Not Harold Pinter, it was actually Ralph Richardson who said that the most important parts of speech are the pauses. A similar thought guided our choice of theme for this special issue of Outlook. We were looking for an idea to be wrapped around that most fascinating of human activities: journeys. A journey theme, we thought, would be particularly appropriate for this, our vast and complex nation, as the planet treks into the 21st century, for the real 21st century begins in 2001, and one-year-early millennium bashes be damned.
But when we thought of journeys, we could not help but remember the wonder we felt as children waking up in the dead of night on a train and looking out into a smoky yellow-lit bustling (or hushed) station that had a name that we knew, and often we could not recall why we knew that name. The train chugged on, and we dozed off with the wistful realisation that we would know only the name, never the place—Mughalsarai or Udupi or Rampur. But those names stayed in the attics of our brains, redolent in myth and history, famous in folklore and sometimes even for reasons that we could not fathom. For this issue of Outlook, we cancelled the journeys, we concentrated on the pauses.
These are the Places of the Mind. Towns which hardly anyone visits, yet they are famous. They are cliché (Jhoomritelaiya), history (Plassey), legend (Chitrakoot); they are words on signboards we accept without curiosity (Poompuhar), they are even jokes (Ulhasnagar). The map is not the territory; these places are India outside the guidebooks, off the highways, in the heart of a shared past and a baffling present. They are the Malgudis of our memory.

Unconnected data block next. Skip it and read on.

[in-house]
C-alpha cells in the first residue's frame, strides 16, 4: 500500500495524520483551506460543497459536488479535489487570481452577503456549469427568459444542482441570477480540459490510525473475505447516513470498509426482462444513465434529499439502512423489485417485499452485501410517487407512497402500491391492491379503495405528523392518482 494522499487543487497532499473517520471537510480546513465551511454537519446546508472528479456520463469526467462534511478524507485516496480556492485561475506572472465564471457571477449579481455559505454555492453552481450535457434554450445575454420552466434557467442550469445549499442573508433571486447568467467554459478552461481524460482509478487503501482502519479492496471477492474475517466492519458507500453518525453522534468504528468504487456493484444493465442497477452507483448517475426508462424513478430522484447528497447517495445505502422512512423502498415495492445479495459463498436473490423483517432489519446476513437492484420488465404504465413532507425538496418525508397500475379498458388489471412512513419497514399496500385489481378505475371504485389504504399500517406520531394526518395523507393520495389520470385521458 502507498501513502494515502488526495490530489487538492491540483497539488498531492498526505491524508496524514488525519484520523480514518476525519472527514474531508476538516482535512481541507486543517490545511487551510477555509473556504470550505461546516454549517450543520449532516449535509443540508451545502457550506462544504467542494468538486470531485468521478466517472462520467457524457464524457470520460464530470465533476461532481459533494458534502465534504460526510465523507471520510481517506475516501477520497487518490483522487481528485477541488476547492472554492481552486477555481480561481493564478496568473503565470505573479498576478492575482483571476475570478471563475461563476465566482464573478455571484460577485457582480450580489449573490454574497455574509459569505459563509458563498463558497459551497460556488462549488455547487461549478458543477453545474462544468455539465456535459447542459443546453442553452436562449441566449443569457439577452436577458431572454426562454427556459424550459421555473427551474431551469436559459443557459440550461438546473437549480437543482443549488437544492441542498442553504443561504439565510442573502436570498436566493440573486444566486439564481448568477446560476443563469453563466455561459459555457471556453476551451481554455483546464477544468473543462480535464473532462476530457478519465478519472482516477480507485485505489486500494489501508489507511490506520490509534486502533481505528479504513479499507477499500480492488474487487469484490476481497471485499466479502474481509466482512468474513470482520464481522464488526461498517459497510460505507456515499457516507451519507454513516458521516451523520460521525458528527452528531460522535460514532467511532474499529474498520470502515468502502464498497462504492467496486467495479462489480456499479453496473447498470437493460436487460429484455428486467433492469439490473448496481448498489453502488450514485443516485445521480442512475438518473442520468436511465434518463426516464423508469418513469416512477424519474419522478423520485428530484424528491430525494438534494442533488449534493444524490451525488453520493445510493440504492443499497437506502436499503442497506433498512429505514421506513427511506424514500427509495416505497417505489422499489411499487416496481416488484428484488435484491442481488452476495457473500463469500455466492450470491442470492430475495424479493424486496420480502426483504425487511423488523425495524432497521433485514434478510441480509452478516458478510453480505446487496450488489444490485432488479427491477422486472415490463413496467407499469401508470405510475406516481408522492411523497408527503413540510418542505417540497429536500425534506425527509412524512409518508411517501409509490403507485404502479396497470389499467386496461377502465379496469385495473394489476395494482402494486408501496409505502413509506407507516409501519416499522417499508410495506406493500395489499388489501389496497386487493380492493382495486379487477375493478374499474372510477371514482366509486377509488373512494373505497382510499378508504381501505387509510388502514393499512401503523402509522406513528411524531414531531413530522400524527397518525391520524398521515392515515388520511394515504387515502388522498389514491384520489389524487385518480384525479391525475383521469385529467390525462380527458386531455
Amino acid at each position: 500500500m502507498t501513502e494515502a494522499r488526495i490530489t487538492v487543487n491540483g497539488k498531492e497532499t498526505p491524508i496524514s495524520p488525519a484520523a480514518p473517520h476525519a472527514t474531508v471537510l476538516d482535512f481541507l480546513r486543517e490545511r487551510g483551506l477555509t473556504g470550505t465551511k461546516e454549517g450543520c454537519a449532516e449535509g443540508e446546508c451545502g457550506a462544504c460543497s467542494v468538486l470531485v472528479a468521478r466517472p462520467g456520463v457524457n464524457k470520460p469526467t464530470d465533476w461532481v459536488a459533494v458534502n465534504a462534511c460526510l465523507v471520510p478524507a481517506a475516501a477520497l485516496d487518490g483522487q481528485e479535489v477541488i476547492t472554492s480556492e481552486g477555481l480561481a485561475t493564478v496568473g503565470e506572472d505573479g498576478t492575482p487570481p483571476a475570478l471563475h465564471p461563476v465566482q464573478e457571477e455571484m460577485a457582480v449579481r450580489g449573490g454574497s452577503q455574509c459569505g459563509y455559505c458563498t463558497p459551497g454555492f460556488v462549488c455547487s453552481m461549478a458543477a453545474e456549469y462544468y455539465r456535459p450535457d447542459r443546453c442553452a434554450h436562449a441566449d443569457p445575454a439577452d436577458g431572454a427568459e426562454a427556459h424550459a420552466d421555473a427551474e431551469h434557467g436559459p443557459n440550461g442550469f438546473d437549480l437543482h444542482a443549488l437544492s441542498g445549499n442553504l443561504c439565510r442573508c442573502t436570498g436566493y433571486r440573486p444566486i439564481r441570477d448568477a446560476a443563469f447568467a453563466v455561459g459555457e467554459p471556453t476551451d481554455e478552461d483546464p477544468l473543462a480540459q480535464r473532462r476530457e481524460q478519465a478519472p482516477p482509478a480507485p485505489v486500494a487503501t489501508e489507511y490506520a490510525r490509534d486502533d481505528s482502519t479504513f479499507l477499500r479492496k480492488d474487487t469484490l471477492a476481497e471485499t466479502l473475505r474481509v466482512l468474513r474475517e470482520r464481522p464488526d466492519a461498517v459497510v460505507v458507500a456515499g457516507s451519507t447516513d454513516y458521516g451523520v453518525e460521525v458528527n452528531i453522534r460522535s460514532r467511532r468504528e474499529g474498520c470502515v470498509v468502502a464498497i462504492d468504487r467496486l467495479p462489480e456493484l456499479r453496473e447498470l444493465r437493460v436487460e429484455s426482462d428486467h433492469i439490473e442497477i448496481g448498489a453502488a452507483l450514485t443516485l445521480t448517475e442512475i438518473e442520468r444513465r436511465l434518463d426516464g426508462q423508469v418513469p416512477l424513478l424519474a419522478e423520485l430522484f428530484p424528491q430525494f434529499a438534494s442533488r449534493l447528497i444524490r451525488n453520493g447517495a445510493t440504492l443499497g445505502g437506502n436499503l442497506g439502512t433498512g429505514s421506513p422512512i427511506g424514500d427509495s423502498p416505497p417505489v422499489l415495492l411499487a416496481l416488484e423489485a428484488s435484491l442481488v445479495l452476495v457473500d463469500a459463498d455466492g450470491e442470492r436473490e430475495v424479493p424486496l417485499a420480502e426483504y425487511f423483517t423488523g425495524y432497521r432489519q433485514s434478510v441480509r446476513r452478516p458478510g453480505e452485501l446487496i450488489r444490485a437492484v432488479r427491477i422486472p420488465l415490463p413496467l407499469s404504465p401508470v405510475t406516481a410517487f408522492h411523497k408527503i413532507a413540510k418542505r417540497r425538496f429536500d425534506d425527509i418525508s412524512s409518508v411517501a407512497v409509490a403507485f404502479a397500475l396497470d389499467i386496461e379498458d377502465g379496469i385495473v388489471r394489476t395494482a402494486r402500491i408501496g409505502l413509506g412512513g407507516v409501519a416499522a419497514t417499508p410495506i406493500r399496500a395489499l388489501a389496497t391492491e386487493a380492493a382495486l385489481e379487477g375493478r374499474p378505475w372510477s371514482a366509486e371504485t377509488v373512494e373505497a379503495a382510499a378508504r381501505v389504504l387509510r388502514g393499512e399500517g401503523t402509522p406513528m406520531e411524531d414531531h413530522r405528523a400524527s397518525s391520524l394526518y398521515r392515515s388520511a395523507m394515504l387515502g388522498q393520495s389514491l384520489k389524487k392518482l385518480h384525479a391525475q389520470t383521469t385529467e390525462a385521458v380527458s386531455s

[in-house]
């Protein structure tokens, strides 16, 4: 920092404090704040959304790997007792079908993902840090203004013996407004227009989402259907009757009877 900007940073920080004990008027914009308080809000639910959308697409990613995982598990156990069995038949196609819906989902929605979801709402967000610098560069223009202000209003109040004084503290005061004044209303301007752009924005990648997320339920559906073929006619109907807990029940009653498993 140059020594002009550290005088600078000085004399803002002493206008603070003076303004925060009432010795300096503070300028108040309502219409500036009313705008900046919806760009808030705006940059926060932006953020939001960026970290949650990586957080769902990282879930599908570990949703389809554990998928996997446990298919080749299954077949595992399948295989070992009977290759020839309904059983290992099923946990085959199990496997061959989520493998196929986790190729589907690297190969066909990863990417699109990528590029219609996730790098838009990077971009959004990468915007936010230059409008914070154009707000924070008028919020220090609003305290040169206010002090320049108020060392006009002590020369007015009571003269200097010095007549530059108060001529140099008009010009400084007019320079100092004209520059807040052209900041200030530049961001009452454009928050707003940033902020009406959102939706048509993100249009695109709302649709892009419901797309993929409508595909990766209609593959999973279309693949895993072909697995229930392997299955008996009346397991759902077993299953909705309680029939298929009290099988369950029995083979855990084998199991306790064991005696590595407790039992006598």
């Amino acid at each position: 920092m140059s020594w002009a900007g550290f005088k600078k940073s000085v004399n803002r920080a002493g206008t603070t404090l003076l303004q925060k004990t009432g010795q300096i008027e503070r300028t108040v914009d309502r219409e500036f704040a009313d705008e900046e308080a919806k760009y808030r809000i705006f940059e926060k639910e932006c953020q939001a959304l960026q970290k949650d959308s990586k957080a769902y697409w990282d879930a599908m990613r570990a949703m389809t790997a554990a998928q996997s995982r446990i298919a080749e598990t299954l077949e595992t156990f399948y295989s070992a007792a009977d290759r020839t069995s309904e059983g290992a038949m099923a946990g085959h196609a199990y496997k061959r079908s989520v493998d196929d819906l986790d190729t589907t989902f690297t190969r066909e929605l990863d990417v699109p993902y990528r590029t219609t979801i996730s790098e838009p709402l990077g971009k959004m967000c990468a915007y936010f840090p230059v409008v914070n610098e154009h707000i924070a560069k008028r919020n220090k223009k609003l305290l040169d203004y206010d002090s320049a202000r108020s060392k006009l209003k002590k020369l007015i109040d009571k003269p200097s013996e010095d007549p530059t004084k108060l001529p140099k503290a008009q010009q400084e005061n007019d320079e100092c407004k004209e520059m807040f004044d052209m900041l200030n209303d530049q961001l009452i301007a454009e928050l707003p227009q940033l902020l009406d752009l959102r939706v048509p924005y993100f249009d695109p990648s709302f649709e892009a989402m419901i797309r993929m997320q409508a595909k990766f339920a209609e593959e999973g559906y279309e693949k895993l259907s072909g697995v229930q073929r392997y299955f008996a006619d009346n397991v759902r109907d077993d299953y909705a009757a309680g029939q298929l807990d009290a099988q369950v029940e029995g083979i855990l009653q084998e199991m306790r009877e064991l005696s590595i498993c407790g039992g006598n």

And each of these places had unique and engaging stories to tell. Poompuhar, the glorious port-capital of the mighty Cholas, is now an impoverished fishing village violated by the insidious eyesores of architecture-by-politicians. At Pokaran, the seat of either our global-power pride or misdirected hype, the Indian State has not even had the courtesy to spell the name of the hamlet correctly, ever. At Naxalbari, which gave its name to a revolutionary dream that still lurks in thousands of breasts, a new insurgency movement based on ethnicity is rearing its head. At Dandi, the salt of the earth is leaving in droves for foreign shores, a Quit India movement in full flow.
This is the India we went to explore, the India that we take for granted, like the gaps between the ruled lines of a notebook page. This is the India that we found: its forgotten people and their pride; we found dreams, anger, amazing grace, we found a treasure chest of tales till now slotted to remain in the peripheral vision of civilisations.
Are they linked by anything, is there a common human narrative that threads through all these stories? We don't know. Not James Joyce, it was actually Isaiah Berlin who said that to understand is to perceive patterns. We leave the task of that understanding to you.
Meanwhile, we can say that we found our journeys.
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